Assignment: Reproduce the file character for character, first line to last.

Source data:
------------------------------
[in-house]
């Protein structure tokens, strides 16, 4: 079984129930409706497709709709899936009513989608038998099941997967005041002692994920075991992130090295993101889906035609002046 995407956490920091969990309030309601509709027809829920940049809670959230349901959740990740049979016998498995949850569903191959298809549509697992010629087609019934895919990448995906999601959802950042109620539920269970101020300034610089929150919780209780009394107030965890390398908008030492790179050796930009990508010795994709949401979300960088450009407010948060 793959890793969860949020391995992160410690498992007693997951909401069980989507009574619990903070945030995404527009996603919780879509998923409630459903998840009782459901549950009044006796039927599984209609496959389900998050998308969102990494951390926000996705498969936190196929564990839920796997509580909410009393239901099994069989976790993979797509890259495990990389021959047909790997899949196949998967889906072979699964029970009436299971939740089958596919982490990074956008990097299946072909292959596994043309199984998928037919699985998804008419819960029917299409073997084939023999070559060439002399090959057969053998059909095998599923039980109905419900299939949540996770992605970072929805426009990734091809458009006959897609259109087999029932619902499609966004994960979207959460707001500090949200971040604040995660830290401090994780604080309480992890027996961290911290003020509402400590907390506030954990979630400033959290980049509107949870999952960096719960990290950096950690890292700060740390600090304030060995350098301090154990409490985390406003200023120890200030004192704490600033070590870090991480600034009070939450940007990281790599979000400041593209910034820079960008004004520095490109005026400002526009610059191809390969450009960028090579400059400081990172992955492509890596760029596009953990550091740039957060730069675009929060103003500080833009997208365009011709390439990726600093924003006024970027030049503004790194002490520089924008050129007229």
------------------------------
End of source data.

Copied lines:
[in-house]
């Protein structure tokens, strides 16, 4: 079984129930409706497709709709899936009513989608038998099941997967005041002692994920075991992130090295993101889906035609002046 995407956490920091969990309030309601509709027809829920940049809670959230349901959740990740049979016998498995949850569903191959298809549509697992010629087609019934895919990448995906999601959802950042109620539920269970101020300034610089929150919780209780009394107030965890390398908008030492790179050796930009990508010795994709949401979300960088450009407010948060 793959890793969860949020391995992160410690498992007693997951909401069980989507009574619990903070945030995404527009996603919780879509998923409630459903998840009782459901549950009044006796039927599984209609496959389900998050998308969102990494951390926000996705498969936190196929564990839920796997509580909410009393239901099994069989976790993979797509890259495990990389021959047909790997899949196949998967889906072979699964029970009436299971939740089958596919982490990074956008990097299946072909292959596994043309199984998928037919699985998804008419819960029917299409073997084939023999070559060439002399090959057969053998059909095998599923039980109905419900299939949540996770992605970072929805426009990734091809458009006959897609259109087999029932619902499609966004994960979207959460707001500090949200971040604040995660830290401090994780604080309480992890027996961290911290003020509402400590907390506030954990979630400033959290980049509107949870999952960096719960990290950096950690890292700060740390600090304030060995350098301090154990409490985390406003200023120890200030004192704490600033070590870090991480600034009070939450940007990281790599979000400041593209910034820079960008004004520095490109005026400002526009610059191809390969450009960028090579400059400081990172992955492509890596760029596009953990550091740039957060730069675009929060103003500080833009997208365009011709390439990726600093924003006024970027030049503004790194002490520089924008050129007229």